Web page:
Figure 6.

WT mice show more CCl4-induced chronic liver injury than Opn−/− mice. C57BL/6J WT and Opn−/− mice were injected with CCl4 or MO for 1 month. Hematoxylin and eosin (H&E) staining revealed more centrilobular necrosis (→), centrilobular inflammation (→) and hepatocyte-ballooning degeneration (→) in CCl4-injected WT than in Opn−/− mice (A). ALT activity (B), centrilobular and parenchymal inflammation scores (C), hepatocyte-ballooning degeneration score (D), centrilobular and parenchymal necrosis scores (E). Western blotting analysis showing similar CYP2E1 expression in WT and Opn−/− mice (F). Results are expressed as mean values ± SEM. n = 8/group; ***P < 0.001 for CCl4 versus MO; P < 0.05, ••P < 0.01 and •••P < 0.001 for Opn−/−+CCl4 versus WT+CCl4.

In addition, CCl4-injected WT mice presented elevated collagenous proteins, portal fibrosis, bridging fibrosis, scar thickness, Brunt fibrosis score and Sirius red and Collagen-I morphometry compared to Opn−/− mice (Fig. 7A-7E). The above-described results were validated in WT and Opn−/− 129sv mice (Supporting Figs. 5 and 6). Transgenic mice overexpressing OPN in hepatocytes (OpnHEP Tg) injected with CCl4 for 1 month showed similar ALT activity, necrosis and inflammation, but significant periportal, bridging and sinusoidal fibrosis, along with increased Collagen-I scar thickness, compared to WT mice (Fig. 8). Moreover, OpnHEP Tg mice developed spontaneous perivenular, perisinusoidal and portal fibrosis over time (1 year) in the absence of any profibrogenic treatment (Supporting Fig. 7). In aggregate, the data suggest that OPN plays a major role in chronic CCl4-induced hepatic fibrosis by regulating scar formation.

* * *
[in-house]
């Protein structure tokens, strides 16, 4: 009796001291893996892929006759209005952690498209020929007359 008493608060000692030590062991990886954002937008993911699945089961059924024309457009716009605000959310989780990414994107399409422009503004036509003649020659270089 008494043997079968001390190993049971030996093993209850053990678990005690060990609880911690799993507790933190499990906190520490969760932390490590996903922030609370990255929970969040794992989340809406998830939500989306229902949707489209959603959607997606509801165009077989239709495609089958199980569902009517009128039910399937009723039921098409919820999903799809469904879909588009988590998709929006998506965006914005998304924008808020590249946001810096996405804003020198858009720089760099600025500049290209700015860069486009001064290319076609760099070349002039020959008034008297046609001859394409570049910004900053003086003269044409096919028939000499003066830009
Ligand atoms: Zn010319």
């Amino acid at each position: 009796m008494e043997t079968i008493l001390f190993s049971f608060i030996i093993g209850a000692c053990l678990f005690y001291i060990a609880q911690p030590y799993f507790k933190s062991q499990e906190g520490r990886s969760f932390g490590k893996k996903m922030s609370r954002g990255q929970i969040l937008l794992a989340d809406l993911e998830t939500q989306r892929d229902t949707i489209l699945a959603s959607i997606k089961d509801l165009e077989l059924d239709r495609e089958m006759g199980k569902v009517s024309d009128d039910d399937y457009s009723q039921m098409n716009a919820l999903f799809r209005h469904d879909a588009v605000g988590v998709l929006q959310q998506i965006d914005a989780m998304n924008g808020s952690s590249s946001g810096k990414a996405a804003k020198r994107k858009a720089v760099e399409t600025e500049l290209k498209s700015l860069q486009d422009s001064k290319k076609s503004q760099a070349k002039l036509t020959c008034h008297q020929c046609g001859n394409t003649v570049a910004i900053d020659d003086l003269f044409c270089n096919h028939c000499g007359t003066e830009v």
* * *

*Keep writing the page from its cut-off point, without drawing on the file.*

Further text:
Figure 7.

WT mice show more CCl4-induced liver fibrosis than Opn−/− mice. C57BL/6J WT and Opn−/− mice were injected CCl4 or MO for 1 month. Sirius red/fast green staining indicated fibrosis stage ∼3 in CCl4-injected WT and ∼1-2 in CCl4-injected Opn−/− mice (portal → and bridging ⇒ fibrosis) as well as greater scar thickness in WT compared to Opn−/− mice (⟷) (A). Collagen-I IHC confirmed the extent of portal fibrosis (→), bridging fibrosis (⇒) and scar thickness (⟷) in CCl4-injected mice (B). Brunt fibrosis score (C), Sirius red morphometry (D) and Collagen-I morphometry analysis (E). Results are expressed as mean values ± SEM. n = 8/group; **P < 0.01 and ***P < 0.001 for CCl4 versus MO; ••P < 0.01 and •••P < 0.001 for Opn−/−+CCl4 versus WT+CCl4.

Figure 8.

OpnHEP Tg mice in C57BL/6J genetic background show more CCl4-induced fibrosis than WT mice. WT and OpnHEP Tg mice were injected with MO or CCl4 for 1 month. H&E staining revealed similar centrilobular necrosis (→) and inflammation (→) in CCl4-injected OpnHEP Tg and in WT mice (A). ALT activity (B). Necrosis and inflammation scores (C). Sirius red/fast green staining and IHC for Collagen-I demonstrated more portal fibrosis (→) bridging fibrosis (⇒) and sinusoidal fibrosis (→) in CCl4-injected OpnHEP Tg than in WT mice (D and E). Brunt fibrosis score, Collagen-I and Sirius red/fast green morphometry (F). Results are expressed as mean values ± SEM. n = 8/group; **P < 0.01 and ***P < 0.001 for CCl4 versus MO; ••P < 0.01 for OpnHEP Tg+CCl4 versus WT+CCl4.

WT Mice Show Significant Liver Fibrosis Under Chronic TAA Treatment Compared to Opn−/− Mice.

To confirm the results obtained under chronic CCl4 injection, we used TAA treatment as a second model of chronic drug-induced liver fibrosis. Sirius red/fast green staining and Collagen-I IHC showed stage >3 fibrosis in TAA-treated WT and ∼1-2 in Opn−/− mice with clear induction of Collagen-I deposition in TAA-treated WT compared to Opn−/−, mice, extensive portal fibrosis, bridging fibrosis and a ∼3-fold increase in scar thickness (Supporting Fig. 8A, 8B). Thus, fibrosis was more distinct in TAA-treated WT than in Opn−/− mice, as quantified by Brunt fibrosis score and by Sirius red and Collagen-I morphometry (Supporting Fig. 8C-8E).